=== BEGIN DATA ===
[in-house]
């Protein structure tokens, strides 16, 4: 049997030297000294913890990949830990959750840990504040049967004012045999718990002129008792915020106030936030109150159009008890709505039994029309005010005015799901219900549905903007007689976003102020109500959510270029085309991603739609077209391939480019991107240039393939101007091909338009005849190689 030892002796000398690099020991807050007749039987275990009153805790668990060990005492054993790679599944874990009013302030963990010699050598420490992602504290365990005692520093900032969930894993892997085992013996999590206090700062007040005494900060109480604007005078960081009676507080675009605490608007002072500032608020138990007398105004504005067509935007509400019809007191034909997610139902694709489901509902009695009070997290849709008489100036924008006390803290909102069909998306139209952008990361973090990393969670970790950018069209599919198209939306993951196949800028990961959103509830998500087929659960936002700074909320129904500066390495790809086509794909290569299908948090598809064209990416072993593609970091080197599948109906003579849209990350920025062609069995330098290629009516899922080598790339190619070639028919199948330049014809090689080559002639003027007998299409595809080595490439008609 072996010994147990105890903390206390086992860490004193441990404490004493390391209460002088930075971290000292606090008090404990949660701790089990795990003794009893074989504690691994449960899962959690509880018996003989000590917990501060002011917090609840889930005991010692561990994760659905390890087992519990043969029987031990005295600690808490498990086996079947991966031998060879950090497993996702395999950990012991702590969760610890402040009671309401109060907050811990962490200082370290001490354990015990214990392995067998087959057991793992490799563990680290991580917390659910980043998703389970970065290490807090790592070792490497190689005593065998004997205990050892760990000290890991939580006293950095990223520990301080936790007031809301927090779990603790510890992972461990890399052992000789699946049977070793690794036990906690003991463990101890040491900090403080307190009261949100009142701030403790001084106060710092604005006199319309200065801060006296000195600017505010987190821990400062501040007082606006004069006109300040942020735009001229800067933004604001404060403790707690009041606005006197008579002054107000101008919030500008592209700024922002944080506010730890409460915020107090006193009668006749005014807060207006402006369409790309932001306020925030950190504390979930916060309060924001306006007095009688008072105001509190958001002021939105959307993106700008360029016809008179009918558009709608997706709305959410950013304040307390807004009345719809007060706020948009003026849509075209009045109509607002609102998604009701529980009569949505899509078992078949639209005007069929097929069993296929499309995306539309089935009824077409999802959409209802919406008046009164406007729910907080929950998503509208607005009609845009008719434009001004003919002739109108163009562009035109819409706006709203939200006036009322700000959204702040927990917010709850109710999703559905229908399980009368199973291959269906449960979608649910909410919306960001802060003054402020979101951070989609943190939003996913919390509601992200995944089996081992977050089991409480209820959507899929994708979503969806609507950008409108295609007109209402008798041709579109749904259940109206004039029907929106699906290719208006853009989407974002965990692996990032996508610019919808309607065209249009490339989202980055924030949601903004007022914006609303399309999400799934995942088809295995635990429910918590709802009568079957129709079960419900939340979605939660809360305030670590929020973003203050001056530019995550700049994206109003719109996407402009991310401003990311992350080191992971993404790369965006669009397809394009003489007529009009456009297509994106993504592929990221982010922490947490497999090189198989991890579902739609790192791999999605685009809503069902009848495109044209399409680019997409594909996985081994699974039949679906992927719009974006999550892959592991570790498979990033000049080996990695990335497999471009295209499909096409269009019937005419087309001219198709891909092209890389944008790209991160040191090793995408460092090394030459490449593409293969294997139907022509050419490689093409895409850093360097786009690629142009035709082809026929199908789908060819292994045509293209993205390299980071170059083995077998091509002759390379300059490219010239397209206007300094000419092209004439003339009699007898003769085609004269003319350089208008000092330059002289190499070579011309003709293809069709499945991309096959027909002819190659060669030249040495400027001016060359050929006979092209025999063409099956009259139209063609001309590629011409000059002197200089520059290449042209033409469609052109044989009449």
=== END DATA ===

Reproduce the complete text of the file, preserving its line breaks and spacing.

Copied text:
[in-house]
């Protein structure tokens, strides 16, 4: 049997030297000294913890990949830990959750840990504040049967004012045999718990002129008792915020106030936030109150159009008890709505039994029309005010005015799901219900549905903007007689976003102020109500959510270029085309991603739609077209391939480019991107240039393939101007091909338009005849190689 030892002796000398690099020991807050007749039987275990009153805790668990060990005492054993790679599944874990009013302030963990010699050598420490992602504290365990005692520093900032969930894993892997085992013996999590206090700062007040005494900060109480604007005078960081009676507080675009605490608007002072500032608020138990007398105004504005067509935007509400019809007191034909997610139902694709489901509902009695009070997290849709008489100036924008006390803290909102069909998306139209952008990361973090990393969670970790950018069209599919198209939306993951196949800028990961959103509830998500087929659960936002700074909320129904500066390495790809086509794909290569299908948090598809064209990416072993593609970091080197599948109906003579849209990350920025062609069995330098290629009516899922080598790339190619070639028919199948330049014809090689080559002639003027007998299409595809080595490439008609 072996010994147990105890903390206390086992860490004193441990404490004493390391209460002088930075971290000292606090008090404990949660701790089990795990003794009893074989504690691994449960899962959690509880018996003989000590917990501060002011917090609840889930005991010692561990994760659905390890087992519990043969029987031990005295600690808490498990086996079947991966031998060879950090497993996702395999950990012991702590969760610890402040009671309401109060907050811990962490200082370290001490354990015990214990392995067998087959057991793992490799563990680290991580917390659910980043998703389970970065290490807090790592070792490497190689005593065998004997205990050892760990000290890991939580006293950095990223520990301080936790007031809301927090779990603790510890992972461990890399052992000789699946049977070793690794036990906690003991463990101890040491900090403080307190009261949100009142701030403790001084106060710092604005006199319309200065801060006296000195600017505010987190821990400062501040007082606006004069006109300040942020735009001229800067933004604001404060403790707690009041606005006197008579002054107000101008919030500008592209700024922002944080506010730890409460915020107090006193009668006749005014807060207006402006369409790309932001306020925030950190504390979930916060309060924001306006007095009688008072105001509190958001002021939105959307993106700008360029016809008179009918558009709608997706709305959410950013304040307390807004009345719809007060706020948009003026849509075209009045109509607002609102998604009701529980009569949505899509078992078949639209005007069929097929069993296929499309995306539309089935009824077409999802959409209802919406008046009164406007729910907080929950998503509208607005009609845009008719434009001004003919002739109108163009562009035109819409706006709203939200006036009322700000959204702040927990917010709850109710999703559905229908399980009368199973291959269906449960979608649910909410919306960001802060003054402020979101951070989609943190939003996913919390509601992200995944089996081992977050089991409480209820959507899929994708979503969806609507950008409108295609007109209402008798041709579109749904259940109206004039029907929106699906290719208006853009989407974002965990692996990032996508610019919808309607065209249009490339989202980055924030949601903004007022914006609303399309999400799934995942088809295995635990429910918590709802009568079957129709079960419900939340979605939660809360305030670590929020973003203050001056530019995550700049994206109003719109996407402009991310401003990311992350080191992971993404790369965006669009397809394009003489007529009009456009297509994106993504592929990221982010922490947490497999090189198989991890579902739609790192791999999605685009809503069902009848495109044209399409680019997409594909996985081994699974039949679906992927719009974006999550892959592991570790498979990033000049080996990695990335497999471009295209499909096409269009019937005419087309001219198709891909092209890389944008790209991160040191090793995408460092090394030459490449593409293969294997139907022509050419490689093409895409850093360097786009690629142009035709082809026929199908789908060819292994045509293209993205390299980071170059083995077998091509002759390379300059490219010239397209206007300094000419092209004439003339009699007898003769085609004269003319350089208008000092330059002289190499070579011309003709293809069709499945991309096959027909002819190659060669030249040495400027001016060359050929006979092209025999063409099956009259139209063609001309590629011409000059002197200089520059290449042209033409469609052109044989009449």